On 8 September 1936 the bombing school building was set on fire and in the investigations which followed Saunders Lewis, Lewis Valentine, and D.J. Williams claimed responsibility.[9] The trial at Caernarfon failed to agree on a verdict and the case was sent to the Old Bailey in London. The "Three" were sentenced to nine months imprisonment in Wormwood Scrubs, and on their release they were greeted as heroes by fifteen thousand Welsh at the Pavilion Caernarfon.[9]

Many Welsh were angered by the Judge's scornful treatment of the Welsh language, by the decision to move the trial to London, and by the decision of University College, Swansea, to dismiss Saunders Lewis from his post before he had been found guilty.[8] Dafydd Glyn Jones wrote of the fire that it was "the first time in five centuries that Wales struck back at England with a measure of violence... To the Welsh people, who had long ceased to believe that they had it in them, it was a profound shock."[8]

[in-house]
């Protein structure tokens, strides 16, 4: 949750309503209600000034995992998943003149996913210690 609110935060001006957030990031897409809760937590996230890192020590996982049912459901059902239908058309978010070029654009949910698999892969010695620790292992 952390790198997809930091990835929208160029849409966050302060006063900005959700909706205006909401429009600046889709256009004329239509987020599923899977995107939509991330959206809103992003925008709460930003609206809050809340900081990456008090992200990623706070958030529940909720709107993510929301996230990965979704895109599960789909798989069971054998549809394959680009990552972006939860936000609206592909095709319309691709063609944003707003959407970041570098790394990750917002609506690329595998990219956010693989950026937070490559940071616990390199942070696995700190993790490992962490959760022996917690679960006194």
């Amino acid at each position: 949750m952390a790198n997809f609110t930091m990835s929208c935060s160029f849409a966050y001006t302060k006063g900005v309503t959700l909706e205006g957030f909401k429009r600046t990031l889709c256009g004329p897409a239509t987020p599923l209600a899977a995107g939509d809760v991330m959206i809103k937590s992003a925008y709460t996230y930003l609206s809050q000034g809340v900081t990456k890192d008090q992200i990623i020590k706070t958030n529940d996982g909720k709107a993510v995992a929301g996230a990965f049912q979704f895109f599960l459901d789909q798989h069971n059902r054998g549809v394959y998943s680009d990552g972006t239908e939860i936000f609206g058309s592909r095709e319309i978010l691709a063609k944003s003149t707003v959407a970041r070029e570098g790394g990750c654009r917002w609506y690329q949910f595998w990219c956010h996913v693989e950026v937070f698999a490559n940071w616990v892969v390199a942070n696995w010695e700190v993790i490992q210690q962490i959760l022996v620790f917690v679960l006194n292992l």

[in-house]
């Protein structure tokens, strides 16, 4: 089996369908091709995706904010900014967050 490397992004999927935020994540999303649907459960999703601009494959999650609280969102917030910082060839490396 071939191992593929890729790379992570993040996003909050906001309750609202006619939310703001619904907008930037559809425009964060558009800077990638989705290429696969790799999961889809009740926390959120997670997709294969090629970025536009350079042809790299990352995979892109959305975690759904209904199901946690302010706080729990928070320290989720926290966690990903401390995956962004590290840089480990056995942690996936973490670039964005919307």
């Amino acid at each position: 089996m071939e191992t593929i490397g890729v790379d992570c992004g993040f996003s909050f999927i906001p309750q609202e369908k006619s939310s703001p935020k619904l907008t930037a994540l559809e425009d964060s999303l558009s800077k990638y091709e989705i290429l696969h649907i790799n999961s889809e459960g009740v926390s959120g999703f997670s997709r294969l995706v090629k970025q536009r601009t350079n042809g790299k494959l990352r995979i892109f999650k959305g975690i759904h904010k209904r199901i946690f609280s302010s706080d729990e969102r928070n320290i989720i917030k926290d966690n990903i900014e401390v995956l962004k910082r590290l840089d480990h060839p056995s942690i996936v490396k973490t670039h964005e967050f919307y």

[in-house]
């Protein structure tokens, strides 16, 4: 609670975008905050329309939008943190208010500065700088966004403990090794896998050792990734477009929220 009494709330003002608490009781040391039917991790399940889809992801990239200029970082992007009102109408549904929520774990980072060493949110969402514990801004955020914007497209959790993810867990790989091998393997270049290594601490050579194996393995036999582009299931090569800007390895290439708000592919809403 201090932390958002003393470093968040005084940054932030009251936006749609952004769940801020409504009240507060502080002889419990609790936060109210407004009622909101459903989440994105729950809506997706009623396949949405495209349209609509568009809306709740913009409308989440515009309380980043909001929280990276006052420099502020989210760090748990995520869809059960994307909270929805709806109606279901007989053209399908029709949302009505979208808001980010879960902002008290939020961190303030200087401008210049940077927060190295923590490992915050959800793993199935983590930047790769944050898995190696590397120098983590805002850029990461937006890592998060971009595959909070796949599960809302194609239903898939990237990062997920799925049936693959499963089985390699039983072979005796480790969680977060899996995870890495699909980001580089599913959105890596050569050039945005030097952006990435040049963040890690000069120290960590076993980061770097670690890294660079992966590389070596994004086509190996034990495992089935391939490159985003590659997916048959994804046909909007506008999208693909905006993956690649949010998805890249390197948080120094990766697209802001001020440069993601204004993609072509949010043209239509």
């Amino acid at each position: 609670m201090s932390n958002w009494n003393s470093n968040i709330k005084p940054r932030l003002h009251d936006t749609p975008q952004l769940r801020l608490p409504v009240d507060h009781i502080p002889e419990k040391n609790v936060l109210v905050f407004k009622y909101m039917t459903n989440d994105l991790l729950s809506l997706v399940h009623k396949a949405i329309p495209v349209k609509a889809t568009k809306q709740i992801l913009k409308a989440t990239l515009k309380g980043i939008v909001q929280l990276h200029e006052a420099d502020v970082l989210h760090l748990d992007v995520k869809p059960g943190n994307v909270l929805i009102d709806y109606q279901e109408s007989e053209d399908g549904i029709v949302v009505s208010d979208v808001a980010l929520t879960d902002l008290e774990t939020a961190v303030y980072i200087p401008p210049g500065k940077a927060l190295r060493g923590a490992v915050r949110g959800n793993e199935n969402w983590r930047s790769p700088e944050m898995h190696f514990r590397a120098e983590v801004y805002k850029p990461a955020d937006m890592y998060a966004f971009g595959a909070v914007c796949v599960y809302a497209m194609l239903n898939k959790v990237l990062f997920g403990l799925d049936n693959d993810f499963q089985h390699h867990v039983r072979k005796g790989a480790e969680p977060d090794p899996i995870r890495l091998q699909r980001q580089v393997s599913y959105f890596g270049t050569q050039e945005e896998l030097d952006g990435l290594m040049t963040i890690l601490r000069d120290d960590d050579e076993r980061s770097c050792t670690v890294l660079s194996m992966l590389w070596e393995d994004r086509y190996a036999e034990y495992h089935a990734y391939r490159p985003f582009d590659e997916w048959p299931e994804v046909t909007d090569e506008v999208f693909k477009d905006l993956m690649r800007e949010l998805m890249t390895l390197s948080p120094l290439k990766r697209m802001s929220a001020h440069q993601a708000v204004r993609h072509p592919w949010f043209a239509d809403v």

Second World War[edit]

Plaid Genedlaethol Cymru members were free to choose for themselves their level of support for the war effort. Plaid Genedlaethol Cymru was officially neutral regarding involvement the Second World War, which Valentine, Lewis and other leaders considered a continuation of the First World War. Central to the neutrality policy was the idea that Wales, as a nation, had the right to decide independently on its attitude towards war,[10] and the rejection of other nations to force Welshmen to serve in their armed forces.[10] With this challenging and revolutionary policy party leaders hoped a significant number of Welshmen would refuse to join the British Army.[11]